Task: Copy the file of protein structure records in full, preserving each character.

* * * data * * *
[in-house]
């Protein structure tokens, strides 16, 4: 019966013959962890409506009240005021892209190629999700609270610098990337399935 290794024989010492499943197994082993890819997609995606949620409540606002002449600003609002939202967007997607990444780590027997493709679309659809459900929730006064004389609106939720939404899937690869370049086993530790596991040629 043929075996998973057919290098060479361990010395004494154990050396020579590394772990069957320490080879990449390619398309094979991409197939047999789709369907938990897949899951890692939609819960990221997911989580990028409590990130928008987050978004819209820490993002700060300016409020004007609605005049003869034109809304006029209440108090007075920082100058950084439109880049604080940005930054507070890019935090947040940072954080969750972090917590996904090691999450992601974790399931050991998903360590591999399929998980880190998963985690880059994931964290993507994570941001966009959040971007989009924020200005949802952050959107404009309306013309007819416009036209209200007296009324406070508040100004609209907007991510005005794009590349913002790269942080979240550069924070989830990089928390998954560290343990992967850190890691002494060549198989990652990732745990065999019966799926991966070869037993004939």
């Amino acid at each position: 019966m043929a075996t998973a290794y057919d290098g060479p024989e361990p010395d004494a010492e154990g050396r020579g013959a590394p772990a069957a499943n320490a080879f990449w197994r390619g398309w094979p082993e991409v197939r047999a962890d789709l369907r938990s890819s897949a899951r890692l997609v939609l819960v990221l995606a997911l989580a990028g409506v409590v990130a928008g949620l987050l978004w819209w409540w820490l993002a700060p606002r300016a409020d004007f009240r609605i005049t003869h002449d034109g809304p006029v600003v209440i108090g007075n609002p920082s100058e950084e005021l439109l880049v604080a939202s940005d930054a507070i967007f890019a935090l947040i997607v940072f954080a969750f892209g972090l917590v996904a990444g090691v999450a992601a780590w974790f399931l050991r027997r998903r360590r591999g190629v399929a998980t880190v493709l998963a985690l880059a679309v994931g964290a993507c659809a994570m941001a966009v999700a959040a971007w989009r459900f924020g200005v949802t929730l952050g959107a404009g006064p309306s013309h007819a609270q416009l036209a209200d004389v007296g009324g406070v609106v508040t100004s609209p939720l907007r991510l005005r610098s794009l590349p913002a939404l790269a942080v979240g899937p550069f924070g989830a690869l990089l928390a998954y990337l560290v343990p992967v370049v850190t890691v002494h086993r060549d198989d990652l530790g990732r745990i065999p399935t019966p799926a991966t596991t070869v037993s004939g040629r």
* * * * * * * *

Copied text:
[in-house]
């Protein structure tokens, strides 16, 4: 019966013959962890409506009240005021892209190629999700609270610098990337399935 290794024989010492499943197994082993890819997609995606949620409540606002002449600003609002939202967007997607990444780590027997493709679309659809459900929730006064004389609106939720939404899937690869370049086993530790596991040629 043929075996998973057919290098060479361990010395004494154990050396020579590394772990069957320490080879990449390619398309094979991409197939047999789709369907938990897949899951890692939609819960990221997911989580990028409590990130928008987050978004819209820490993002700060300016409020004007609605005049003869034109809304006029209440108090007075920082100058950084439109880049604080940005930054507070890019935090947040940072954080969750972090917590996904090691999450992601974790399931050991998903360590591999399929998980880190998963985690880059994931964290993507994570941001966009959040971007989009924020200005949802952050959107404009309306013309007819416009036209209200007296009324406070508040100004609209907007991510005005794009590349913002790269942080979240550069924070989830990089928390998954560290343990992967850190890691002494060549198989990652990732745990065999019966799926991966070869037993004939």
């Amino acid at each position: 019966m043929a075996t998973a290794y057919d290098g060479p024989e361990p010395d004494a010492e154990g050396r020579g013959a590394p772990a069957a499943n320490a080879f990449w197994r390619g398309w094979p082993e991409v197939r047999a962890d789709l369907r938990s890819s897949a899951r890692l997609v939609l819960v990221l995606a997911l989580a990028g409506v409590v990130a928008g949620l987050l978004w819209w409540w820490l993002a700060p606002r300016a409020d004007f009240r609605i005049t003869h002449d034109g809304p006029v600003v209440i108090g007075n609002p920082s100058e950084e005021l439109l880049v604080a939202s940005d930054a507070i967007f890019a935090l947040i997607v940072f954080a969750f892209g972090l917590v996904a990444g090691v999450a992601a780590w974790f399931l050991r027997r998903r360590r591999g190629v399929a998980t880190v493709l998963a985690l880059a679309v994931g964290a993507c659809a994570m941001a966009v999700a959040a971007w989009r459900f924020g200005v949802t929730l952050g959107a404009g006064p309306s013309h007819a609270q416009l036209a209200d004389v007296g009324g406070v609106v508040t100004s609209p939720l907007r991510l005005r610098s794009l590349p913002a939404l790269a942080v979240g899937p550069f924070g989830a690869l990089l928390a998954y990337l560290v343990p992967v370049v850190t890691v002494h086993r060549d198989d990652l530790g990732r745990i065999p399935t019966p799926a991966t596991t070869v037993s004939g040629r």